Spatial data is the crucial component of a GIS. The important sources of spatial data are the already existing digital files, maps, which can be digitized, and more recently GPS. GPS (mapping type receivers) can be used to map an area and the data can be converted into GIS compatible forms. GPS-GIS integrated systems have some important applications in the field of Transportation engineering. These applications include vehicle tracking system for fleet management, vehicle navigation systems, and network travel time studies. GPS-GIS integrated systems can be used to predict the parameters in the car following theories, improving the trip reporting procedures. The present paper gives some details of these applications and in particular the application of GPS-GIS integrated systems for network travel time studies, which areuseful for quantifying congestion in terms of various parameters. An experiment is also planned for finding the travel time on some of Mumbai's roads. The results of this experiment are expected to be presented in the Conference.
Transportation data is usually associated with spatial data, like traffic counts from particular sites, the traffic volumes along particular roads or links, etc. (Taylor et al, 2000). Geographical Information System (GIS) can be used as a database for storing transportation data. The primary advantage of using GIS as a database for transportation data is the fact that GIS can integrate the spatial data and display the attribute data in a user-chosen format. The chief sources of spatial data are the existing digitized files (e.g.: Topologically Integrated Geographic Encoding and Referencing (TIGER) files in the US). The Global Positioning System (GPS) is widely being used as a tool for collecting the spatial data. Systems which chiefly use GPS as a spatial data source for a GIS are called as GPS-GIS integrated systems. The use of GPS-GIS integrated systems in transportation engineering are described below. An experiment is planned to find the travel time on some of Bombay's roads and hence to estimate the congestion on the roads. The results of this experiment are expected to be ready for being presented in the Conference.
In this section, the various applications of GPS-GIS integrated systems in transportation engineering are described.
Vehicle tracking systems
Vehicle tracking systems are usually used for managing a fleet of vehicles. The vehicles of a fleet are fitted with GPS, which usually transmit the positional data of the vehicles to a central station. The central station is a monitoring station, where the position of vehicles is displayed on a GIS map. Vehicle tracking systems will be useful for the police and emergency response services. The central station usually diverts the vehicle nearest to the site, where the vehicles are required. By using a wireless phone service or cellular phone network, real time corrections can be sent to the receivers fitted on the vehicles and better results can be obtained.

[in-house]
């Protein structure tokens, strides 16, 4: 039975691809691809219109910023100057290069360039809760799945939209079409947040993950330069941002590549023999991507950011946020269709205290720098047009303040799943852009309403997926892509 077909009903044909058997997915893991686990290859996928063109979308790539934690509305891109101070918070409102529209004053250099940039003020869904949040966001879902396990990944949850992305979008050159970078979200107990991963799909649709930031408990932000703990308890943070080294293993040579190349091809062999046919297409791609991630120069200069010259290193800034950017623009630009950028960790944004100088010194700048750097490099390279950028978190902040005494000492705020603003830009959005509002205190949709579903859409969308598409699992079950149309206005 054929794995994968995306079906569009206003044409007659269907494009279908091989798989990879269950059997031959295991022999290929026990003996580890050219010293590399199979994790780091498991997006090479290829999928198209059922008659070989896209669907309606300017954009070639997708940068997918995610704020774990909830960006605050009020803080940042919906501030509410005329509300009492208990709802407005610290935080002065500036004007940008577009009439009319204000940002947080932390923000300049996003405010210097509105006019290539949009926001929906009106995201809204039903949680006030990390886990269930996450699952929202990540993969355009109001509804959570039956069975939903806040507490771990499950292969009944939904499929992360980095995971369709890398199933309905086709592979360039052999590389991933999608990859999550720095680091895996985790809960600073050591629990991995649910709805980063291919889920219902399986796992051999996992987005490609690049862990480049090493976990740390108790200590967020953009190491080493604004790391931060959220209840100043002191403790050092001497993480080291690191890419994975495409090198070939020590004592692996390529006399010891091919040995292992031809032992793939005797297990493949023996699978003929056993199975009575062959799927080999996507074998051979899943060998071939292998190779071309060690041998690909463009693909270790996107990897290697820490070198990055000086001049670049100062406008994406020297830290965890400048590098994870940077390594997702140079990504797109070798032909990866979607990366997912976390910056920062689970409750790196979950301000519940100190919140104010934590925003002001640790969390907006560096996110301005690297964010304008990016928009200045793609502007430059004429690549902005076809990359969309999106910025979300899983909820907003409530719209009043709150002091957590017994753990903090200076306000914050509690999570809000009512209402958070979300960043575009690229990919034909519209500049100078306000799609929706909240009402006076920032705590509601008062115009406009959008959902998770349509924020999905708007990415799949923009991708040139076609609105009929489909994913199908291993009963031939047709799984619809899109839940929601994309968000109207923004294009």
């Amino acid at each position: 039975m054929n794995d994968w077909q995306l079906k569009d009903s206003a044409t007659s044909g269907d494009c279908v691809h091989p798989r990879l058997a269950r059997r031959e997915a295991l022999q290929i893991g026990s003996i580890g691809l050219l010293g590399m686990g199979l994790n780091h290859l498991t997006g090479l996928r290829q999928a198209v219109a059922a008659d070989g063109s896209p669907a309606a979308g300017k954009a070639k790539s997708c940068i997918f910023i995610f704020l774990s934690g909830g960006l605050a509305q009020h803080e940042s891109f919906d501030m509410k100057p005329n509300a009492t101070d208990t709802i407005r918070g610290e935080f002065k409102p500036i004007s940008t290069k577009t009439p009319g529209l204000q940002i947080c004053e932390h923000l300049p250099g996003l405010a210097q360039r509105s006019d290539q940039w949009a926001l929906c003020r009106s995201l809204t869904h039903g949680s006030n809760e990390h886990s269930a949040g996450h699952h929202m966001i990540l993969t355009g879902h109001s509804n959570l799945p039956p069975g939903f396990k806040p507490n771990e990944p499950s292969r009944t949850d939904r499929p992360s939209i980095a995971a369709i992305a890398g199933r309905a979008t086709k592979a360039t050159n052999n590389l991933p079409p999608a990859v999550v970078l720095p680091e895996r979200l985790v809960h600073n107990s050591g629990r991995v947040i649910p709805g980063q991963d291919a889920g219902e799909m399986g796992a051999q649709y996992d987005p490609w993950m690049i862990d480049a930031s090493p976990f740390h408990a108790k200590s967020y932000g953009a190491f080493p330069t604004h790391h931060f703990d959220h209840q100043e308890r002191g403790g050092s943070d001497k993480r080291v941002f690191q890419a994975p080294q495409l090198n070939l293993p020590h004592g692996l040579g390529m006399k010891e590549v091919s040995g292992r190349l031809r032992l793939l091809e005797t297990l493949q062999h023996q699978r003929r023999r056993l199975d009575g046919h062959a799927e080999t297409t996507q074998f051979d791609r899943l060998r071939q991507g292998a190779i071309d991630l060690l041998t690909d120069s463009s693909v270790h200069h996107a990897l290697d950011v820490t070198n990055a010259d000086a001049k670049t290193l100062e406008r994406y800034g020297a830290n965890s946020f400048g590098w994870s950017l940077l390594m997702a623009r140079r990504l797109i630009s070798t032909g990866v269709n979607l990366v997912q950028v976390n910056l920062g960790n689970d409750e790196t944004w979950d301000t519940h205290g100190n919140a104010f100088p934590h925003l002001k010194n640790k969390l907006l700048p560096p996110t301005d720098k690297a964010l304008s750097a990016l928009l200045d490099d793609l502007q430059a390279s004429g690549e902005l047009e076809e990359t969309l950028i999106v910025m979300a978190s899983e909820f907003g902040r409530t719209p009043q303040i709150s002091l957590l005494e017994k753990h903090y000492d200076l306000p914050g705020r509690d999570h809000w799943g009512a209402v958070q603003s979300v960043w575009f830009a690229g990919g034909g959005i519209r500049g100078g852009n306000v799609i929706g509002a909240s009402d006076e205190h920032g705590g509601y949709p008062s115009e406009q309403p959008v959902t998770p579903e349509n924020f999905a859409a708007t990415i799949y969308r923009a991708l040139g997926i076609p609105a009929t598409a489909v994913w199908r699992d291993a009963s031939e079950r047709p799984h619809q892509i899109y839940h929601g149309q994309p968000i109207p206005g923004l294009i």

Vehicle navigation systems
Vehicle navigation systems are used for guiding vehicles to their destination. These systems usually use GPS or inertial navigation systems or a combination of both for positioning the vehicle. The advantage of using both inertial navigation systems and GPS is that navigation can be continued even when the GPS cannot receive the signals form the satellites due to obstruction. In countries like the US, vehicle navigation systems are used for guiding tourists to different tourist spots. The vehicle navigation systems use a computer, which determines the position of the vehicle, plans the route and gives the directions to the driver. The driver gives the location of his/her destination while starting his journey and the computer guides the driver by giving either audio or and visual instructions. The route the computer plans is usually optimized route; the route is the route optimized for distance or the route can be the most or the least used route (Jurgen, 1998).
The above-described applications are a part of the intelligent transportation systems, where the vehicles are navigated and help is provided to the vehicles, which are stranded due to some problem with the vehicle or any accident. Zito et al, (1995), have studied the usage of GPS for Intelligent Vehicle Highway Systems (IVHS). Much of the research and development work related to IVHS (presently it is known as intelligent transportation systems or ITS) depends upon the reliability of the methods used for locating and monitoring vehicles. Some of their observations and conclusions are:
- GPS receivers, which have the capability of displaying the speed, will be useful for determining the speed of the vehicle, even though the display might show a non-zero value of speed sometimes, when the speed of the vehicle is zero.
- The number of satellites the receiver is able to track (NSAT) and the PDOP give an indication about the reliability of the speed data. It was found that the error in speed increased when the PDOP values were high (greater than three) and the NSAT value was three.
- GPS, when integrated with GIS, is a valuable tool for travel time studies.
- The conclusion that they gave was: GPS stands ready as a valuable tool for IVHS applications, given adequate attention to its possible shortcomings.
Though, the above conclusions were drawn when Selective Availability (S/A) was on, these conclusions are still relevant and valid.